I came into a world burning in the ﬂames of the Second World War.
In Tabriz and all over Iran, fundamentalist Muslims sharpened their knives, preparing to slaughter Jews. Adolf Hitler wanted to purge the world of Jewish existence, and this was exactly what the Muslim clergy wished for, too, contrary to the Shah’s policy of protecting Iranian Jews. As Hitler’s army, in Soviet Azerbaijan, approached the Iranian border, our Muslim neighbors would threaten us daily, and planned to kill us. My uncle’s daughters were extremely beautiful, and the Muslims would plan which of them would rape which daughter when Hitler comes.
But not all was dark: A ray of light named Abdolhossein Sardari Qajar, otherwise known as “the Iranian Schindler,” shone in Paris, saving Jews of Iranian origin and possibly other Jews, from certain death.
Abdolhossein Sardari Qajar was born in 1895 to one of the branches of the royal family of that time. In the 1930’s and 40’s, the period of Reza Shah and his son Mohammad Reza Shah Pahlavi, he served as a diplomat with the Iranian mission to France, and remained there at the time of the Vichy government — despite being summoned back to Iran like all other diplomats. He saved many Iranian Jews by using the Nazis’ own racial science. He proved, using the Nazis’ own research methods, that Iranian Jews are a different race than European Jews, and are actually Aryans, as all Iranians are, even though they have adopted the Mosaic belief. He convinced the German officials not only by writing multiple letters, but also through constant social interaction with Nazi officials.
In this way, he managed to save many Jewish and mixed families in France, including non-Iranian Jews to whom he issued Iranian passports without explicit permission from the authorities. He was put on trial for this after the war. Thanks to him, no Iranian Jews were killed in the Holocaust, and only one was sent to a concentration camp. Jewish communities in other Islamic countries, especially in North Africa, lost many members in the Holocaust.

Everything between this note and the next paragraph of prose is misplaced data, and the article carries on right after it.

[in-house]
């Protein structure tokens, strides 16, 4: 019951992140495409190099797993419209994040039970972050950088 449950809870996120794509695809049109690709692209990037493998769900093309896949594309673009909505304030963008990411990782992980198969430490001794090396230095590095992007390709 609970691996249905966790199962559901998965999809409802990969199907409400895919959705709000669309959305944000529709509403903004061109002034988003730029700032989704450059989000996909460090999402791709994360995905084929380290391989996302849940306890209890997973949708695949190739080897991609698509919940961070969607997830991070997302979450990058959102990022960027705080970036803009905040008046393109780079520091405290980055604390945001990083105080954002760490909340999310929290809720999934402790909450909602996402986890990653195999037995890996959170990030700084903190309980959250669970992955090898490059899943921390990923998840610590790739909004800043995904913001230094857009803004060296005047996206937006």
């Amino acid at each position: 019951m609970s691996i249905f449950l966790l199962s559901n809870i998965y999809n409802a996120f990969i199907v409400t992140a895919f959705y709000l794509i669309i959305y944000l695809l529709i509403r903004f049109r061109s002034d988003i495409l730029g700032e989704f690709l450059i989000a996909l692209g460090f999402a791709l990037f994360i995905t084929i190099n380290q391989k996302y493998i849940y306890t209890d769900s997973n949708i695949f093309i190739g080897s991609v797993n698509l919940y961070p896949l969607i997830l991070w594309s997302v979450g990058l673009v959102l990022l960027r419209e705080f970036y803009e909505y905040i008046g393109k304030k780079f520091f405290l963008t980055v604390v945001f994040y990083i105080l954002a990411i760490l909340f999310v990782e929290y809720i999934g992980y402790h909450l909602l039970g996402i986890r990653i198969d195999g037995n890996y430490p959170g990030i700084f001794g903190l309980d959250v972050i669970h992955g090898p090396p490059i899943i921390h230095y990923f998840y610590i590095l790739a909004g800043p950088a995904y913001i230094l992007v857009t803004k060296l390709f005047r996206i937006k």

The Shah was also kind to Jews of non-Iranian origin. In 1942, the Polish government-in-exile and the Soviet authorities allowed about 24,000 Polish refugees, including 1,000 Jewish children and and 800 Jewish adults, to emigrate. Most of these children were orphans. By August 1942, the entire group had been transferred to Tehran, where the adult Jewish refugees set up an orphanage, with the help of the local Jewish community. The Jewish Agency sent emissaries to help run the orphanage, and by January 1943 it had procured a ship and immigration permits from the British authorities, so the children and their attendants sailed to Suez, and then transferred to trains. They arrived in Israel in February 1943, and are known to this day as the Tehran Children.
On the day I was born, 23 November 1942, Adolf Hitler declined the request from the chiefs of his own army to allow the soldiers to ﬂee from the Stalingrad frontier. He preferred losing his soldiers rather than saving them. But Field Marshal Friedrich Paulus disobeyed, and on 31 January 1943 he surrendered himself, with all his soldiers, to the Red Army.
The turn of events in favor of the allies in World War II saved our family and most Iranian Jews from bitter fortune and perhaps even extinction at the hand of our neighbors, incited by the clergy and acting against government policy. Instead of Hitler’s armies, Russian soldiers who escaped the front came from Azerbaijan. Most of them were starving, and some of them had no clothes. Our family took them in and took good care of them.